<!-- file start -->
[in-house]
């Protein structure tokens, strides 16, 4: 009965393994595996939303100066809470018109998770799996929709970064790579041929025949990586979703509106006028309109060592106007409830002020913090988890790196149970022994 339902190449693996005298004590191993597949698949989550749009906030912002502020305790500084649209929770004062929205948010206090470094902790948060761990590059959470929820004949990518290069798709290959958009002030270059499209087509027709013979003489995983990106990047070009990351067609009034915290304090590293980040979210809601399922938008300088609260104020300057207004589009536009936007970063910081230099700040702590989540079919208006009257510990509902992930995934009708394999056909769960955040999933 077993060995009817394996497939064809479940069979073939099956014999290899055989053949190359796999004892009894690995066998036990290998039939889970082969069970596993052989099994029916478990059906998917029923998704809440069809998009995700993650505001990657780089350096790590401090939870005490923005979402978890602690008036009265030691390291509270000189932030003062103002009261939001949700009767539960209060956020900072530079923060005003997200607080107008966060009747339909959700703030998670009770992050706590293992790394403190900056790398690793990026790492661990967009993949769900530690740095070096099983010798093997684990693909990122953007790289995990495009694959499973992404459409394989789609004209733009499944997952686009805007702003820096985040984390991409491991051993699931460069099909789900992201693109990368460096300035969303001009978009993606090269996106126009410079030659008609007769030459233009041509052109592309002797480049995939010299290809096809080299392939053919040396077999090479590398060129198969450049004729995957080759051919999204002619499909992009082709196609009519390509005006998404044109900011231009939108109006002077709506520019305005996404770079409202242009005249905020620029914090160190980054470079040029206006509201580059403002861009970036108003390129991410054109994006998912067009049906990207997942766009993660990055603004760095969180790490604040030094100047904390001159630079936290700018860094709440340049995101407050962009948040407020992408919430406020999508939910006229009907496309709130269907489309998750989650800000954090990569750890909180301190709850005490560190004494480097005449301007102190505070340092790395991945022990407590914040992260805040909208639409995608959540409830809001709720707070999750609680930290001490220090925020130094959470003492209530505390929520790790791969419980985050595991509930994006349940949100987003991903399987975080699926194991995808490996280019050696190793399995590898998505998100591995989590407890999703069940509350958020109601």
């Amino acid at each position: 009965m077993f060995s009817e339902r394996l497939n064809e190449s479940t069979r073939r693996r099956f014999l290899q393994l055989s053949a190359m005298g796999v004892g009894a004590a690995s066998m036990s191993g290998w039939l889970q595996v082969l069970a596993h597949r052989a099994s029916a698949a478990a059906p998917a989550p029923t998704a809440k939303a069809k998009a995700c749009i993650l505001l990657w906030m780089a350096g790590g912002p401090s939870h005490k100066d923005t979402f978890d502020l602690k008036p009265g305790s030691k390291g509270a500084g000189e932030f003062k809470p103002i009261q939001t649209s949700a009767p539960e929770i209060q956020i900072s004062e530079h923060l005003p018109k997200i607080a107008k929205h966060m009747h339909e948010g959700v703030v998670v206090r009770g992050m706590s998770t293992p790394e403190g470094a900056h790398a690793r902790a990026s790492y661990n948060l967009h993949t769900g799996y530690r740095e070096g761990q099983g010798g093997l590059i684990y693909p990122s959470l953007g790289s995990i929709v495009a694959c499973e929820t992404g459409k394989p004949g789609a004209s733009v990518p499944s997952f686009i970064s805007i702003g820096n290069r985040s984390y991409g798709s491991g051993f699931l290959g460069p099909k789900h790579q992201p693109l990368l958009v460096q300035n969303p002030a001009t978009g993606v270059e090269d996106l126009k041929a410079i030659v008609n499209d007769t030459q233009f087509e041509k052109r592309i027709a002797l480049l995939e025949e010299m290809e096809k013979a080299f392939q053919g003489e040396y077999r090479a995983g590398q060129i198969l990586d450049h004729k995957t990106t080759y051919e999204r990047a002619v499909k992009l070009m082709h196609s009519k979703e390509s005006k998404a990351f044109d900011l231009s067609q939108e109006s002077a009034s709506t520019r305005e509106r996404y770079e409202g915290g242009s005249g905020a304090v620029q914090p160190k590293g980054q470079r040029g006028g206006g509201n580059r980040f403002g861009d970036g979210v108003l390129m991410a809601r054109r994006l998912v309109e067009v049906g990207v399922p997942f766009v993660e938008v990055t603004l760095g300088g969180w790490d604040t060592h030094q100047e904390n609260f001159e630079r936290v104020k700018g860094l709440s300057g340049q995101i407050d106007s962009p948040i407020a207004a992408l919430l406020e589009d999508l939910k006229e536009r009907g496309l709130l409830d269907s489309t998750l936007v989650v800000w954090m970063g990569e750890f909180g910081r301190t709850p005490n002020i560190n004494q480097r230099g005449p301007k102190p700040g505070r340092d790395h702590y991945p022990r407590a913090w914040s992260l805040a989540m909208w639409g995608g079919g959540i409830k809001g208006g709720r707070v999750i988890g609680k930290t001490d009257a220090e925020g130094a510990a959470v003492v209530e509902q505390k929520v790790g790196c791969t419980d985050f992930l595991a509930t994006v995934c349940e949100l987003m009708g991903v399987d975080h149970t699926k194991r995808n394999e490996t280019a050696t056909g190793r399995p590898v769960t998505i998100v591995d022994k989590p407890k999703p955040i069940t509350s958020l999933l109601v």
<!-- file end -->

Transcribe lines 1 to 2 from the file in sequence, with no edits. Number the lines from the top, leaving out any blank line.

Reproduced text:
[in-house]
């Protein structure tokens, strides 16, 4: 009965393994595996939303100066809470018109998770799996929709970064790579041929025949990586979703509106006028309109060592106007409830002020913090988890790196149970022994 339902190449693996005298004590191993597949698949989550749009906030912002502020305790500084649209929770004062929205948010206090470094902790948060761990590059959470929820004949990518290069798709290959958009002030270059499209087509027709013979003489995983990106990047070009990351067609009034915290304090590293980040979210809601399922938008300088609260104020300057207004589009536009936007970063910081230099700040702590989540079919208006009257510990509902992930995934009708394999056909769960955040999933 077993060995009817394996497939064809479940069979073939099956014999290899055989053949190359796999004892009894690995066998036990290998039939889970082969069970596993052989099994029916478990059906998917029923998704809440069809998009995700993650505001990657780089350096790590401090939870005490923005979402978890602690008036009265030691390291509270000189932030003062103002009261939001949700009767539960209060956020900072530079923060005003997200607080107008966060009747339909959700703030998670009770992050706590293992790394403190900056790398690793990026790492661990967009993949769900530690740095070096099983010798093997684990693909990122953007790289995990495009694959499973992404459409394989789609004209733009499944997952686009805007702003820096985040984390991409491991051993699931460069099909789900992201693109990368460096300035969303001009978009993606090269996106126009410079030659008609007769030459233009041509052109592309002797480049995939010299290809096809080299392939053919040396077999090479590398060129198969450049004729995957080759051919999204002619499909992009082709196609009519390509005006998404044109900011231009939108109006002077709506520019305005996404770079409202242009005249905020620029914090160190980054470079040029206006509201580059403002861009970036108003390129991410054109994006998912067009049906990207997942766009993660990055603004760095969180790490604040030094100047904390001159630079936290700018860094709440340049995101407050962009948040407020992408919430406020999508939910006229009907496309709130269907489309998750989650800000954090990569750890909180301190709850005490560190004494480097005449301007102190505070340092790395991945022990407590914040992260805040909208639409995608959540409830809001709720707070999750609680930290001490220090925020130094959470003492209530505390929520790790791969419980985050595991509930994006349940949100987003991903399987975080699926194991995808490996280019050696190793399995590898998505998100591995989590407890999703069940509350958020109601």